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one of the biggest lenders is the national bank of abu dhabi. i have got the privilege of having the ceo with me, alex thursby. right to have you with me. it is an interesting week. you have come to town. a lot of middle east institutions have come to town. what is that about? who wants to do business in your region and who in your region wants to come up here? >> i think the mood is very positive. stablebi is seen as very place to invest and very well located. it is interesting to note that 30% of gdp above singapore. i think you will see this flow into medical services, construction. it is not just europe. you are seeing a lot of
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investment from asia and africa. >> this is very much part of -- you have a couple of big themes. corridord about this that runs west to east. as somebody who has been to the middle east, i have gone north to south. this is a very different perspective on where the growth will come from. think there is to fundamentals behind this. the first is that the growth of the east is pulling both the middle east and africa along. if you look at what each region offers, basically they require each other. it is not a political alliance. it is an economic alliance. that is one key thing. behind that, the trade flows, the investment flows are all expected to the at double-digit levels. >> where is the big opportunity for you?
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-- i'ms north africa sorry, west over to east, which part of these businesses are you interested in participating in? >> the first place is where the large flows are. our rating allows us to build in the business of banking. we don't just have to lend. it allows us to deal with the wealth management product. establishing us across the west-east corridor, i believe in the longer run, these are the sorts of places where we start to operate. >> which brings me now to the concept -- when i think of the hubs of abu dhabi, the power to me is centered. goldman sachs, hsbc, standard howter, credit suisse, ubs, do you want to challenge these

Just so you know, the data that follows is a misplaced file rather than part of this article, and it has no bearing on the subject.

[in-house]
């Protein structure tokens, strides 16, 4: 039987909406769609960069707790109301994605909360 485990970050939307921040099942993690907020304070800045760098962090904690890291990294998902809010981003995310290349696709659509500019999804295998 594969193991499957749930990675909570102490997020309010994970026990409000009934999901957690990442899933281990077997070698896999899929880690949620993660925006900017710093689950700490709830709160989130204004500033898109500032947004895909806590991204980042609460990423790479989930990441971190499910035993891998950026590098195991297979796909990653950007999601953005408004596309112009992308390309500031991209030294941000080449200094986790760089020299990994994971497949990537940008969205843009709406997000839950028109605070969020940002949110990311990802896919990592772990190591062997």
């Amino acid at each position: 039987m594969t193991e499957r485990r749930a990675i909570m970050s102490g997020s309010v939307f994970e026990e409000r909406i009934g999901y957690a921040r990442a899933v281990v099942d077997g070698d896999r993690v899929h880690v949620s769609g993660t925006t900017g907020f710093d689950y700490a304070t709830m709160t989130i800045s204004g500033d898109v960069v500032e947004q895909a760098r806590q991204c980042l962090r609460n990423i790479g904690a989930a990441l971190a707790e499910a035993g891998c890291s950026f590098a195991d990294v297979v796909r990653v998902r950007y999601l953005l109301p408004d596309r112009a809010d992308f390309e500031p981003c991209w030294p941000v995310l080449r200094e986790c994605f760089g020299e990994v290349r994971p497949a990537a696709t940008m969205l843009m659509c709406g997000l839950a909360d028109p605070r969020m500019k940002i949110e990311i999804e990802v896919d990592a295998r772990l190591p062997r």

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guys? is there an opportunity for you to get hold of good talent as we see changes in what is going on with people being let go? >> i think there is to themes behind that. people realize the world is changing. the high growth rates are ranging from 7.5% to 3%. some of the best people in the world now want to work in there and we fit in the middle. from thethe banks west-east corridor are better capitalized. a number of them are in the 15% tier one capital base. >> some people cry for that. >> within that, the liquidity. those banks are running somewhere between 100% to 70% loan deposit ratios. they have liquidity. what you are seeing now is the best people in the world beginning to see us as an
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attractive place to work. >> take the conversation a little bit more broadly. the last time i was down in your neck of the woods on holiday, it was just after the big property crash in dubai. what is your feeling? a nascent it is recovery, or i trust it? what is your take? that is how we look at your part of the world first off. >> i think there is always a little bit of volatility in high-growth areas. hong kong property markets. i do believe what has happened .fter 2009 was a learning curve in the long term, i see this as a very sustainable model. >> dubai expo is coming up in 2020. that is going to be great for the region. it focuses the international attention on what can be done in